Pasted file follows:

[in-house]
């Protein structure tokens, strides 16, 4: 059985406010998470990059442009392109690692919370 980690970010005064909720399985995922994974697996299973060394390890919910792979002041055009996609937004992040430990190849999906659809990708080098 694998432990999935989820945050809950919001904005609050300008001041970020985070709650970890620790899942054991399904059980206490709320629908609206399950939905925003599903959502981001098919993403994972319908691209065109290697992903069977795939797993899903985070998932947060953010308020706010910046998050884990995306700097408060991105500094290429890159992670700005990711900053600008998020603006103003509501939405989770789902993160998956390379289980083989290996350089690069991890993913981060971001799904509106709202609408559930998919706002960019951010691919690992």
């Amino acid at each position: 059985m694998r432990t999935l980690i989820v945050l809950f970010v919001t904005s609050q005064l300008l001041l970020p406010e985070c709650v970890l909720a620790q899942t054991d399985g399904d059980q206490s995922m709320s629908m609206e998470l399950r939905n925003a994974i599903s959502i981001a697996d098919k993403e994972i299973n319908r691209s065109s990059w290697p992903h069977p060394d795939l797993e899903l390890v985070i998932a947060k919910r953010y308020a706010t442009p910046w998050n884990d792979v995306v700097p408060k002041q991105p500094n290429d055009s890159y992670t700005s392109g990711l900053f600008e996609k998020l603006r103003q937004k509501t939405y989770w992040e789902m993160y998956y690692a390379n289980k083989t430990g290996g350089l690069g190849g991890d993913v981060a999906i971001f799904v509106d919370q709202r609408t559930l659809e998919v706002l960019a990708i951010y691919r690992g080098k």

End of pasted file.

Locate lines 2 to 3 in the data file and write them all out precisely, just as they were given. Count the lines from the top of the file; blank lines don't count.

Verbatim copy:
């Protein structure tokens, strides 16, 4: 059985406010998470990059442009392109690692919370 980690970010005064909720399985995922994974697996299973060394390890919910792979002041055009996609937004992040430990190849999906659809990708080098 694998432990999935989820945050809950919001904005609050300008001041970020985070709650970890620790899942054991399904059980206490709320629908609206399950939905925003599903959502981001098919993403994972319908691209065109290697992903069977795939797993899903985070998932947060953010308020706010910046998050884990995306700097408060991105500094290429890159992670700005990711900053600008998020603006103003509501939405989770789902993160998956390379289980083989290996350089690069991890993913981060971001799904509106709202609408559930998919706002960019951010691919690992």
């Amino acid at each position: 059985m694998r432990t999935l980690i989820v945050l809950f970010v919001t904005s609050q005064l300008l001041l970020p406010e985070c709650v970890l909720a620790q899942t054991d399985g399904d059980q206490s995922m709320s629908m609206e998470l399950r939905n925003a994974i599903s959502i981001a697996d098919k993403e994972i299973n319908r691209s065109s990059w290697p992903h069977p060394d795939l797993e899903l390890v985070i998932a947060k919910r953010y308020a706010t442009p910046w998050n884990d792979v995306v700097p408060k002041q991105p500094n290429d055009s890159y992670t700005s392109g990711l900053f600008e996609k998020l603006r103003q937004k509501t939405y989770w992040e789902m993160y998956y690692a390379n289980k083989t430990g290996g350089l690069g190849g991890d993913v981060a999906i971001f799904v509106d919370q709202r609408t559930l659809e998919v706002l960019a990708i951010y691919r690992g080098k």